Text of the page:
Thought I would share this quick tip in case anyone else was curious.
*Note : ‘right-clicking’ and ‘re-importing’ the fbx into Unreal doesn’t work. You have to delete it and then re-import if you update the mesh. I am sure this could be done with Houdini Engine. The project I am on doesn’t currently use it though.
Hopefully I explained it well and it’s useful for someone else.
This is great stuff to share!
But a couple of questions. Why use three vector ramps? You would get the same result with one.The second question is why you are running it over verts instead of points? An Unreal Vertex is a Houdini point or am I missing something here? Lastly, is why you do this on a grid. The first calculation (@ptnum/@numpt) gives you the equivalent of @curveu on a curve. So if this was a sweep along a curve it would makes sense, but on a grid it’s hard for me to grasp. If you add a single edgeloop (to for example fade out the edges) it would break it all wouldn’t it?
I use three ramps so I can control the ramps individually out of the point vop. Just visually see what I am tunkny per channel.
You could definitely approach this a lot of ways in Houdini, you’re right. This was perhaps one of the simplest approaches to get there. A grid was used because there’s plenty of tutorials on adding noise a bunch of ways to a mesh. Figured I would leave that out to make it less messy.
It works with verts. My logic was vertex color, use the verts.
Right, vertex works but depending on the mesh it can be several times as memory heavy than point for the same result as there is a vertex for each primitive a point is connected to.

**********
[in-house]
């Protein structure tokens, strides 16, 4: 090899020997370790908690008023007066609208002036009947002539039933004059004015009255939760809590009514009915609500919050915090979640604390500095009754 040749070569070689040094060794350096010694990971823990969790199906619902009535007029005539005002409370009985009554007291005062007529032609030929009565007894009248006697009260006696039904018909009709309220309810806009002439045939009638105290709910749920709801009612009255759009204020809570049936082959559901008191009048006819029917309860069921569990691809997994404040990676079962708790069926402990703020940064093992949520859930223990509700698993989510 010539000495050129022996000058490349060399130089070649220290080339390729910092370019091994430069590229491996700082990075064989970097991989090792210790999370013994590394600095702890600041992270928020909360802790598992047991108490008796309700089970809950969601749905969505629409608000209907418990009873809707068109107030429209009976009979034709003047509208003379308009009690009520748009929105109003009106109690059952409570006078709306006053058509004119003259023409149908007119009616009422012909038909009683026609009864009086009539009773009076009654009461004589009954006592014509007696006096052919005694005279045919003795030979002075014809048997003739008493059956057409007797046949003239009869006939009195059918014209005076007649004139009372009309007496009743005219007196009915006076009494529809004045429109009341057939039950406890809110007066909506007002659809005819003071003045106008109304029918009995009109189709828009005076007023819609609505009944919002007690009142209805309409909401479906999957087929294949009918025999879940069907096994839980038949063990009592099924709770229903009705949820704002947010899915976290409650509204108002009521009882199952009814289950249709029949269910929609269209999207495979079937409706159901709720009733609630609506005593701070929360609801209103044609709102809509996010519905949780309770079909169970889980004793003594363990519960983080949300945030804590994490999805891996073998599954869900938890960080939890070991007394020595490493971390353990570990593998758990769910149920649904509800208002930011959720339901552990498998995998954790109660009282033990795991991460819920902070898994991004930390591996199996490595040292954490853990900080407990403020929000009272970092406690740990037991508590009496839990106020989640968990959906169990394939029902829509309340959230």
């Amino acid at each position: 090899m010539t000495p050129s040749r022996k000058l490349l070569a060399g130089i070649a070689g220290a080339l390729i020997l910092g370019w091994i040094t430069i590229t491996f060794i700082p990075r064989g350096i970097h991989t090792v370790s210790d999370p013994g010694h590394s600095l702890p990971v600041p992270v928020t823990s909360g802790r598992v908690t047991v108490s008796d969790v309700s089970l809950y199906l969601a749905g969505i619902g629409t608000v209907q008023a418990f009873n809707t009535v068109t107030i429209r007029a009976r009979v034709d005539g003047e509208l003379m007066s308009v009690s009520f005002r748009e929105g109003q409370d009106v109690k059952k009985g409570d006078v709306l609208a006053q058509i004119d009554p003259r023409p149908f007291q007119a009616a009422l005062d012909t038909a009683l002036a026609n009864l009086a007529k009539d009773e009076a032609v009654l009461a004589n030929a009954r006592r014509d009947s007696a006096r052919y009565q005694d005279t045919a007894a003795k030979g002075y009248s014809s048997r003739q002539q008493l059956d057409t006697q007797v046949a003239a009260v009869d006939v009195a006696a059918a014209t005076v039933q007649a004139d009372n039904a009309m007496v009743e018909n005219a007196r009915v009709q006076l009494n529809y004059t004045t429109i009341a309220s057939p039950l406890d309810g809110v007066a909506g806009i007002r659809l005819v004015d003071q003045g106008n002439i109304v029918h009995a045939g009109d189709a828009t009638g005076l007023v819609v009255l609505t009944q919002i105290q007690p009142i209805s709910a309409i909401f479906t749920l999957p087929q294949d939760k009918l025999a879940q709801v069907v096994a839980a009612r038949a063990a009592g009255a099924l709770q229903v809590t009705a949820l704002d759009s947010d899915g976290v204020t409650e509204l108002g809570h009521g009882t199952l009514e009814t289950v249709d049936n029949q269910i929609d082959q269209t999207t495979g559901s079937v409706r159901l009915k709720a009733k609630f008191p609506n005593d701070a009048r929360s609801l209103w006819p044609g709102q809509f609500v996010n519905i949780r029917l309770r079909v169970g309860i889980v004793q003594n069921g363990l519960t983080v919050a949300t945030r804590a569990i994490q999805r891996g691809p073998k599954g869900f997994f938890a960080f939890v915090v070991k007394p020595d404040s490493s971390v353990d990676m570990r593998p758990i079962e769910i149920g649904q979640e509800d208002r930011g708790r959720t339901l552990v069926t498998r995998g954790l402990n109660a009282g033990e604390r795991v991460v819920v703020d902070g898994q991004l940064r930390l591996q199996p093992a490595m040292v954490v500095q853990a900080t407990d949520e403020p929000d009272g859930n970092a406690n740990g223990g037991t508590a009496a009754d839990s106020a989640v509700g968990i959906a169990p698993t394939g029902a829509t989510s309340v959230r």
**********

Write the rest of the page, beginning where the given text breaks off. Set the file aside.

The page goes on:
As a test, make a 1000x1000 grid and give it a color. If you store it on points and export it as a FBX it’s 73 mb. If you store it on verts, it’s 134 mb. Unnecessary waste.
Vertexdata in houdini can be looked at as smoothing groups if you come from another package and should really only be used to define hard and soft normals (at least when we are talking about things that eventually will become FBX). For other data, points is the better option.
As for the grid part, I’m not against having that topology. It’s the creation method I’m questioning. If you add noise to the mesh in the picture, it’ll break early. Small amounts are ok but you’d need more topology for any significant distortion. That’s where the problem comes. You can’t change the topology in this setup as you have based the ramps on the pointnumber distribution. A more stable way would be to sweep a 2x2 grid along a resampled curve. It would 1, give you the ability change the topology and density. 2. You have more control over a curve than a twist deformer and 3. It automatically calculates curveU based on the curve length so you don’t need to do that manually.
You could also base the curves on the UV coordinates so you can have a ramp (or three…) going across as well, allowing you to fade the hard edges out in case you ever want to use a tiling texture.
You do not need to delete it and re-import it, Simply open the Geometry you wish to update inside of unreal and go to import settings > asset import data > Mesh and change Vertex Color Import Options to what you want it to do, In your case override or replace (think ignore is default), Simply click re-import and done.
Also i thought it would be cheaper if you simply controlled and generated your gradients inside a material instead of working with vert color from your DCC tool. Simply put you have an easier control and you shouldn’t need houdini engine if you set it up right before export. I agree with what Andreas said above, A setup of your UV’s based on a path you already control would be better even if you use houdini engine to bake meshes in Unreal your uv’s should always be 0-1 from the start of a curve to the end of it. Andreas Tutorial on the sword slash should cover this.
PS not raining down on you or anything, we are giving feedback on the approach.
Thanks for the feedback @DieByZer0 and @Partikel. Still relatively new to UE4. So happy to learn some new things